You already know that the first step to getting a celebrity endorsement for your business or nonprofit is to narrow down the list of best-fit celebrities you would like to work with. Let’s assume you’ve already done the work to find out more about the celebrities on your list and you are ready to contact your top choices. What next? To get the negotiation process started, you need to talk to the celebrity’s representative. They are the person you will be dealing with directly, so you need to make a good impression on them. Here are my experience-based tips for getting celebrity reps to respond to your queries.

Your Query Is Your First Impression


You’ve heard over and over again that first impressions are important, but everyone repeats that maxim because it is so true. Usually, the first contact you will make with a celebrity rep to discuss a possible deal is the query. So, how do you make the best impression you can with an impersonal query letter?

First, you need to understand the audience for your query—the rep. Celebrity agents, managers, and publicists are busy people. They’re not just waiting around for someone like you to hit them up with a proposition for endorsements. In fact, they literally get more queries than they can respond to. What does that mean for you? It means that if you don’t make a great impression within the first few lines of your query, they likely won’t even read it to the end before trashing it.

You should send your query through email. It’s the most convenient form of communication for a rep to glance through messages and weed out those that don’t merit a response. That may seem unfair, but put yourself in their shoes. If you were receiving hundreds of emails every day, would you read every one? Don’t try to stand out by sending a snail mail query—it’s chances of getting read are no better than email, and it’s less convenient for the rep to respond, which drastically decreases your chances of a positive outcome.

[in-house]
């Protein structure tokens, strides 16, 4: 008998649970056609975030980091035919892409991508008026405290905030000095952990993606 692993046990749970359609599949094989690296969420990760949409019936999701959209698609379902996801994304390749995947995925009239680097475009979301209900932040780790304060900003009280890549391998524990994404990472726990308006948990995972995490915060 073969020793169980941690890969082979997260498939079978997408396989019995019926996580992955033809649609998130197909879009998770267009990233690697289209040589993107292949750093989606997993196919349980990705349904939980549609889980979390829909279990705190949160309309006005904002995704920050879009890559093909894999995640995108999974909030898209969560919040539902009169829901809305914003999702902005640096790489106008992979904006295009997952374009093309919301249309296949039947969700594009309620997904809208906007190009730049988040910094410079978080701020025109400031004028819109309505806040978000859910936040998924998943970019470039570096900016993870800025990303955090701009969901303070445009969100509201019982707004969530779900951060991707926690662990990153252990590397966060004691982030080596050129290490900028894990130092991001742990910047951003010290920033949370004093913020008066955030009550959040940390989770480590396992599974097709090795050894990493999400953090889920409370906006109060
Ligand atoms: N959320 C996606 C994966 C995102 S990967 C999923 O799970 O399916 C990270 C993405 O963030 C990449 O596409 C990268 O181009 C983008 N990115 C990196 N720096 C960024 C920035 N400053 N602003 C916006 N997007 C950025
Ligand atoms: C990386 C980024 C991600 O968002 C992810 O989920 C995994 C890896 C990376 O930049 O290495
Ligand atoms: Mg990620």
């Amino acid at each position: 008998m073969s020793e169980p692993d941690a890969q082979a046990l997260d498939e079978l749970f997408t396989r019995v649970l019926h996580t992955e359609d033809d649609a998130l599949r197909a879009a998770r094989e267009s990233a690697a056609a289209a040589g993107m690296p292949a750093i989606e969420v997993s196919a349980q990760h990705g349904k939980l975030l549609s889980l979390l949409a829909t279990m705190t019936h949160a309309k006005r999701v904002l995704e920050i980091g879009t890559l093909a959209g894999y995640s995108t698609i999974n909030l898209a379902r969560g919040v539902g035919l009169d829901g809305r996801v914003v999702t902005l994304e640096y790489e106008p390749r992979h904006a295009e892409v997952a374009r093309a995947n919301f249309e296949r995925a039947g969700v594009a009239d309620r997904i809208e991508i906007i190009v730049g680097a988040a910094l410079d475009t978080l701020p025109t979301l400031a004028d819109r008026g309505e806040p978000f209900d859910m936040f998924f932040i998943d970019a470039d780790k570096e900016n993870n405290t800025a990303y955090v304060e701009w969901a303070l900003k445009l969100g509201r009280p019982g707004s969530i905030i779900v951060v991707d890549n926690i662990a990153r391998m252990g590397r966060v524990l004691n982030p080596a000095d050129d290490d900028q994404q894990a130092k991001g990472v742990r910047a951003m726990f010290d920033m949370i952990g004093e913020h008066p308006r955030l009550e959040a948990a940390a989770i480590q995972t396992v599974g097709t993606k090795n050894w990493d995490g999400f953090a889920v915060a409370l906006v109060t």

And, whatever you do, don’t call a rep with your proposal. The worst that comes from a mailed proposal is being ignored. If you call a rep and waste their precious time on the phone, you will be remembered, and not in a good way. You should only ever call a celebrity’s rep if you have a personal connection with them, they have told you to call them, or have worked with them before. And, at that point, you will have to make your own best decision regarding whether they want you calling or sticking with email.

What a query should include

I want to make this as easy as possible for you, so here’s a template that shows you exactly what your emailed query should include:

Dear [First and last name]:

This sentence tells them who you are. The next sentence explains what you want to do and why they should work with you (hint: how can you benefit their client?). Here are the basics of your proposal.

End with a call to action that requests a response by a specific date.


[You and your company]

Easy. Don’t try to overdo it. If they are interested, they will ask you for more details.

Make It Easy for Them To Find More Information


A proper query is by and far the most important part of getting a response from your chosen celebrity’s rep. However, there are a few more things you can do to increase your chances. Just keep in mind that these tips only work if your query letter makes the right impression.